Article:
NHS Highland has paid out millions of pounds to current and former staff who said they were victims of workplace bullying.
The health board, which covers the Highlands and Argyll and Bute, has so far made 150 financial payments – totalling more than £2m – as part of a “healing process”.
It expects to pay a total of £3.4m once all remaining cases have been settled.
But NHS Highland says that is a lower figure than the anticipated £4.2m it had earlier set aside, adding that funding provided by the Scottish Government “should be sufficient” to cover the settlements.
The health board was heavily criticised after an investigation found hundreds of staff across the region may have endured inappropriate behaviour.
Many said they had been victims of bullying within the service, while many quit their jobs or transferred elsewhere within the NHS.
The extent of the bullying was exposed by whistleblowers in 2018.
QC John Sturrock led an independent inquiry into the allegations after several hundred staff lodged complaints.
His report, published in May 2019, made a series of recommendations for the board to consider and implement to address cultural issues relating to bullying and harassment that had been identified.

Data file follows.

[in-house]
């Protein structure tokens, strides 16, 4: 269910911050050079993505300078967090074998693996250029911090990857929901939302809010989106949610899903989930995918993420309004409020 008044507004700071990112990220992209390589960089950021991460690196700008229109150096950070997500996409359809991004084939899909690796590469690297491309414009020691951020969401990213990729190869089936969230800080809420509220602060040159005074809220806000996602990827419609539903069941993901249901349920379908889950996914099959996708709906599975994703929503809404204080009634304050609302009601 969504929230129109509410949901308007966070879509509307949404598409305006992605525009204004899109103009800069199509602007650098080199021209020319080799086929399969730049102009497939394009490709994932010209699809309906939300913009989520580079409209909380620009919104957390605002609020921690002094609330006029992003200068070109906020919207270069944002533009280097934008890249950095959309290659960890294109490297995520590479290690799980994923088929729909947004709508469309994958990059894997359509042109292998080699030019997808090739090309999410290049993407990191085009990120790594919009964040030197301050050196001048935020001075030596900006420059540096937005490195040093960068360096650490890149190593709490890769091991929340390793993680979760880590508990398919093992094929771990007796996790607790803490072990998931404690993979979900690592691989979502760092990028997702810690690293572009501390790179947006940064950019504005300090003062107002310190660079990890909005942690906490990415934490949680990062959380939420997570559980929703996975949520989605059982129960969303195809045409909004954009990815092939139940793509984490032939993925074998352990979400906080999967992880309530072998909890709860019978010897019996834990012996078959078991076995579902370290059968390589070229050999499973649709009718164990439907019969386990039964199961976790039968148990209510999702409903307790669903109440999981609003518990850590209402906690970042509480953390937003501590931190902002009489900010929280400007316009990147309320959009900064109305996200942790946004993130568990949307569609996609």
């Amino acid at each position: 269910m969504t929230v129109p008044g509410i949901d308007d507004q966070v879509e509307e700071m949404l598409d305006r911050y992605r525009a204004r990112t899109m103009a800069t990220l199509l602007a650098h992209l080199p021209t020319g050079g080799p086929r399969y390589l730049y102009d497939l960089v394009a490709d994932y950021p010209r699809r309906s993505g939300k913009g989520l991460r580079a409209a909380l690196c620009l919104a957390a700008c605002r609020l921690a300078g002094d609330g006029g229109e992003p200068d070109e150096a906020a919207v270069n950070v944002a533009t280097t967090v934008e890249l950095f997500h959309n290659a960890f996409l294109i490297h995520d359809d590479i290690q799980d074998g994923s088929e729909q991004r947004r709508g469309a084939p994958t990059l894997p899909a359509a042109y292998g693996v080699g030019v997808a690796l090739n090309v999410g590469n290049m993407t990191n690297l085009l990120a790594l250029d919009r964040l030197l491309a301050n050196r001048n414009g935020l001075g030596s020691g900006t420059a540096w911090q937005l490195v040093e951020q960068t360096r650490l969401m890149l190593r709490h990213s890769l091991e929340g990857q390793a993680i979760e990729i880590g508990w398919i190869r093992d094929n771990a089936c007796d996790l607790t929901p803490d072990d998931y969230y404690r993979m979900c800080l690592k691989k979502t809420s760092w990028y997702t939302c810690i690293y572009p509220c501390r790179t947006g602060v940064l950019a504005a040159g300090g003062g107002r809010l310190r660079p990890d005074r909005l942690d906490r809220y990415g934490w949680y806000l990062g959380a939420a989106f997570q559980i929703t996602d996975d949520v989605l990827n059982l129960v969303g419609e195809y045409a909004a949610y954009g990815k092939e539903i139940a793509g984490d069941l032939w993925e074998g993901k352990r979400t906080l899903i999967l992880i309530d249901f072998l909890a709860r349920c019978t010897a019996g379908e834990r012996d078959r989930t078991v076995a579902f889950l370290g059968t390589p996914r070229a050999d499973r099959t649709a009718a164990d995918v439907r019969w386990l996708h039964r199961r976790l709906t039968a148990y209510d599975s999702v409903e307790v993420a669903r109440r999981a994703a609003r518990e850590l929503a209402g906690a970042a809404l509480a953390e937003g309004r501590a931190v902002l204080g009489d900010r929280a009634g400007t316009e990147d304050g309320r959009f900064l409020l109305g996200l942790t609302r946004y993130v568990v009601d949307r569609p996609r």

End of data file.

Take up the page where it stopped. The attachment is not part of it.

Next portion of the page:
Dr Iain Kennedy, one of the whistleblowers, told STV News: “When Jeane Freeman, the former cabinet secretary, intervened to arrange the settlement payments, we were very pleased because what we knew was that the victims of bullying had suffered severe harm.
“We’re talking about people that had suffered post-traumatic stress disorder with great harm to themselves and their families. Indeed, some of these people will never make a full recovery.
“So, the fact that these victims of bullying have received apologies and financial settlement is really important because that will help them to heal.
“And also, many of them have received psychological therapies. I know of people that have received 15 to 20 treatments for post-traumatic stress disorder, and that is probably more important than the financial settlement.”
A spokesperson for NHS Highland said: “Everyone deserves to feel safe and respected at work.
“NHS Highland is fully committed to learning from the Healing Process to make sure we do all we can to be a great place to work.
“The independent review panel makes recommendations for action based on what they feel will aid healing, having listened to participants, and NHS Highland has supported all of their recommendations for psychological therapies, apologies and financial payments, as well as the organisational learnings.”